05 February 2012

Dick Grayson’s Unresolvable Foundational Conflict

This weekly Robin is a follow-up to last week’sToB’s comment on it, and the thoughts that inspired about how open-ended series need main characters with unresolvable foundational conflicts.

Adventure comics, in both newspaper and magazine form, have for the most part been open-ended, and thus demanded such characters. As Robot 6’s Tom Bondurant wrote in a Grumpy Old Fan column on the Watchmen prequels:
Superman and Swamp Thing were created to be ongoing characters with no definite endpoint, but Watchmen, [James] Robinson’s Starman, [Garth] Ennis’ Hitman, and [Neil] Gaiman’s Sandman were all finite series.
(At least they became so—I don’t recall Gaiman describing such a plan at the outset of Sandman when he was still a starry-eyed British freelancer happy for his big break.)

That’s why DC has commissioned prequels to Alan Moore and Dave Gibbons’s graphic novel. Those new stories won’t affect the characters’ ultimate fates as Watchmen portrayed them. They’ll play out the characters’ foundational conflicts, but everyone who’s read the novel will know how those conflicts resolve. (And how different is that from the usual superhero comics?)

From the 1940s to the 1960s, the unresolvable foundational conflict of Batman and Robin was the tension between their comfortable “real” lives and the challenges of fighting crime while dressed in garish costumes and masks.

Every story about secret identities played off that conflict. Every time Bruce Wayne’s life as a playboy millionaire or Dick Grayson’s as a high-school kid interfered with the Dynamic Duo, that plot grew out of the same foundation.

In most 1940s issues of Batman, one of the four stories focused on the Dynamic Duo’s relationship under pressure from their double lives. “Bruce Wayne Loses the Guardianship of Dick Grayson” (issue #20) was one example. Others include:
  • “Batman Plays a Lone Hand” (#13): Bruce kicks Dick out of Wayne Manor with no explanation in order to protect him from criminals.
  • “Robin Studies His Lessons” (#18): Dick can’t fight crime until he gets his grades back up.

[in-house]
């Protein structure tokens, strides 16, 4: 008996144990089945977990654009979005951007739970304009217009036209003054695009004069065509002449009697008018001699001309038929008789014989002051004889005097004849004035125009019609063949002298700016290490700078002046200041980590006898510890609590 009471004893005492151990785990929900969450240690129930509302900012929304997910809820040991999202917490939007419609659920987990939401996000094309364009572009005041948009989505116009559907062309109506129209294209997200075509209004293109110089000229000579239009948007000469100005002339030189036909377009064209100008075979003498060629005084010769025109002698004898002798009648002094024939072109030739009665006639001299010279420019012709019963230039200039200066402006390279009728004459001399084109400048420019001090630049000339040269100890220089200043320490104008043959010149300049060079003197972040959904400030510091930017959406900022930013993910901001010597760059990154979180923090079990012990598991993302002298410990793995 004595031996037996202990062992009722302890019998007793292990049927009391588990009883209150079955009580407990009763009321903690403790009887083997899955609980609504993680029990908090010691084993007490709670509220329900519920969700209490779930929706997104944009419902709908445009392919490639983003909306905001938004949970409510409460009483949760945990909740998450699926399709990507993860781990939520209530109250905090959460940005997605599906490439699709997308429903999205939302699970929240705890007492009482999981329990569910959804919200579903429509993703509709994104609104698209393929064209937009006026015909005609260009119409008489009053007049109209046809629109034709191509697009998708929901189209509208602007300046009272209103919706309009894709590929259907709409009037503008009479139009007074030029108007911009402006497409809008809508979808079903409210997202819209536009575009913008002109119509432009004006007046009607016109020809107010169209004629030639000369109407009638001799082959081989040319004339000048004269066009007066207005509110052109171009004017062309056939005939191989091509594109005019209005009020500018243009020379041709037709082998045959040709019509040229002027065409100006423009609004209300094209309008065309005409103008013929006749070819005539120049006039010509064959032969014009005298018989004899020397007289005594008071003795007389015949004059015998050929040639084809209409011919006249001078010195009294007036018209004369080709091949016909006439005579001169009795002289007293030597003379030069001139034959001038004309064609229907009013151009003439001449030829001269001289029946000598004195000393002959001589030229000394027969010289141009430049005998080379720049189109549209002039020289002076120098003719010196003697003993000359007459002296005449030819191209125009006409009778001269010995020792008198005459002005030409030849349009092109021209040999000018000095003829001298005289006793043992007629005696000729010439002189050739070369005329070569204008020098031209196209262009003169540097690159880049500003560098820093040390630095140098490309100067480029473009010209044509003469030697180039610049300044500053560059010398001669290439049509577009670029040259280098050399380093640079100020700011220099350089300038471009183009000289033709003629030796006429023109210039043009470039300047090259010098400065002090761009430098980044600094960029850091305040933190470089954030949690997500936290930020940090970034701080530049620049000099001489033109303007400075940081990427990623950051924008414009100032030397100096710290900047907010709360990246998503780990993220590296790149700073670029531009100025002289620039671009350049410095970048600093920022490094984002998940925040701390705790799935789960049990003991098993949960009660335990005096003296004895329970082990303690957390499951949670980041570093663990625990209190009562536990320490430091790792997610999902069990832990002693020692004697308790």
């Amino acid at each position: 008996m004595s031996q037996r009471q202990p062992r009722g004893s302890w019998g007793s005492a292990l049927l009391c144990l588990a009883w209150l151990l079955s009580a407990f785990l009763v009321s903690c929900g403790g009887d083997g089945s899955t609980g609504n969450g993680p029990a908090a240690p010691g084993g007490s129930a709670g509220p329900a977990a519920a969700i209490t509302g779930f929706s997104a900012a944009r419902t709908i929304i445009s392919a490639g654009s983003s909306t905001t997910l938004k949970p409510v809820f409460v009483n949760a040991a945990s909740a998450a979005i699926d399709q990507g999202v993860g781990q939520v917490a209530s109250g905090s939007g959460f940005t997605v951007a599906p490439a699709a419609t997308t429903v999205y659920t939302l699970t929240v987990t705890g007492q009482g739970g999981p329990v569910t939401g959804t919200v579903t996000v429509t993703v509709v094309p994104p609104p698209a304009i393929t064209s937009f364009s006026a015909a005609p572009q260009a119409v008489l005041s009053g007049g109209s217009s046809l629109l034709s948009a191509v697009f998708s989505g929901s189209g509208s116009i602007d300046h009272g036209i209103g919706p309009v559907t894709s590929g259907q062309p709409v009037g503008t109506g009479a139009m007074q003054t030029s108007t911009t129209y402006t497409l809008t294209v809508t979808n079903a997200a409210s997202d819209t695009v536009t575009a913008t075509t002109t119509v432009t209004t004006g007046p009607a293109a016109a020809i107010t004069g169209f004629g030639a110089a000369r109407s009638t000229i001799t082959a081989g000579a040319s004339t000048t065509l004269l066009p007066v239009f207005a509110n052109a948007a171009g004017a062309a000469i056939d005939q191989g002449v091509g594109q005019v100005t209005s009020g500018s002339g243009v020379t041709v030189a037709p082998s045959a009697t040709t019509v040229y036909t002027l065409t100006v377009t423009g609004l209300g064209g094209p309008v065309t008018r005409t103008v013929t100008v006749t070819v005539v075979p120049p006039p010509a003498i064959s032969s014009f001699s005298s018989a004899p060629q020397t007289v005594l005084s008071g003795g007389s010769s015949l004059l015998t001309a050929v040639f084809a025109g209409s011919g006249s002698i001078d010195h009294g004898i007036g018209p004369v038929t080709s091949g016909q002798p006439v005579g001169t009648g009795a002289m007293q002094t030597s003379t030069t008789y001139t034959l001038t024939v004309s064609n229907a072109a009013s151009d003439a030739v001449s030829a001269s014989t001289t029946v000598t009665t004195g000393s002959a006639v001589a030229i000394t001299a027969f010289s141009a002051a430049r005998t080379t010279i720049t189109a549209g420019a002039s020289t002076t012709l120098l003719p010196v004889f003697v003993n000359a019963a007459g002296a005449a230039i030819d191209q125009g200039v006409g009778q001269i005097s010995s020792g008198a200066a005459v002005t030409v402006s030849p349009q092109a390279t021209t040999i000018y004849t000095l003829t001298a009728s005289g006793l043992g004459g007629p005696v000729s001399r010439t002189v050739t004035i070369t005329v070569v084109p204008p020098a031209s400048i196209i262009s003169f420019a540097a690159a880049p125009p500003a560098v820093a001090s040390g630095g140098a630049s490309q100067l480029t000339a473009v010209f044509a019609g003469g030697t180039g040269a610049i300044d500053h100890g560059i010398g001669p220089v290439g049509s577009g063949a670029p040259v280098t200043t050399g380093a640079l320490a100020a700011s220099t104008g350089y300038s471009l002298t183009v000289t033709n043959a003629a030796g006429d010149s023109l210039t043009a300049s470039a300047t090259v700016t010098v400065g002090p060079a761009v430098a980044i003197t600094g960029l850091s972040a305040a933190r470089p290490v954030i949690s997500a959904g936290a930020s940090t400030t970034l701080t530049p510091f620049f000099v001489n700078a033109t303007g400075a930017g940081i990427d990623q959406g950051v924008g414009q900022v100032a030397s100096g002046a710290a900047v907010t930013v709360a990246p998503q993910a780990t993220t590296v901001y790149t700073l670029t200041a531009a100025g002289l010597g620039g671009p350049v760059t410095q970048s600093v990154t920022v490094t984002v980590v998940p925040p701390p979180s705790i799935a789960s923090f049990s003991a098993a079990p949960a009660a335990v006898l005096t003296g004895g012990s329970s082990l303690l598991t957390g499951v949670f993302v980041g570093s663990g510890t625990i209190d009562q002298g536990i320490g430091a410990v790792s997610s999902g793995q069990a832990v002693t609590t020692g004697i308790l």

• “Collector of Millionaires” (#19): Bruce is kidnapped and a double takes his place.
Most of those stories would be impossible if Bruce and Dick gave up their secret identities, their crime-fighting, or their millions. (Or if they just talked to each other more.)

Batman and Robin let some partners in on their secret identities, starting with Alfred and Superman. That didn’t change the foundational conflict, however, because most of the world still didn’t know.

The imaginary tale “The Marriage of Batman and Batwoman” (#122) shows Bruce marrying Kathy Kane. Later imaginary tales of that couple show that the stories could keep coming as long as there was some circle of secrecy. But in that tale, Kathy accidentally reveals Batman’s identity, and the saga screeches to an imaginary end.

Of course, most Batman stories from those decades were driven by that month’s villains, or aliens, or plan to travel back in time through hypnosis. They could have worked with other heroes. It wasn’t until the 1980s that writers began to focus on longer story arcs and more complex motivations for ongoing readers. And then the “we have to preserve our secret identities” conflict just wasn’t enough.

Since 1980 or so, the unresolvable foundational conflict for Bruce Wayne has been his drive to fight crime, avenging his parents and defending innocents, even though that impossible mission threatens his health, his sanity, and his relationships.

For Dick Grayson, the unresolvable foundational conflict has been his relationship with Bruce Wayne. As critic Douglas Wolk put it in Reading Comics, Robin’s “symbolic value is as a son trying to learn from his father’s experience and wisdom without making his father’s mistakes.”

As Nightwing, Dick took a step away from Batman and had his own adventures, but his larger story kept coming back to his relationship to Bruce Wayne. Could he measure up to his mentor? Is taking his own path disrespectful, or a cop-out? Is being the most liked, respected hero on the planet enough when your father figure is so emotionally distant?

When Grant Morrison led DC into making Dick Grayson into Batman for a couple of years, that resolved the hitherto unresolvable conflict. Yes, Dick could be Batman. In some ways, he was a better Batman. He mentored his own Robin, more damaged and dangerous than his predecessors. He defeated Batman villains, Titans villains, and some new villains. He helped to get Bruce Wayne back from time.

But the problem with resolving a character’s unresolvable foundational conflict is that there’s no place further to go. The central question has found its answer. The story has reached its end. DC could put that Dick Grayson back into the Nightwing costume, but why? Better to let that version of the Dick Grayson saga end successfully, and then go back a few steps and a few years to start another one with the same symbolic value but no resolution in sight.

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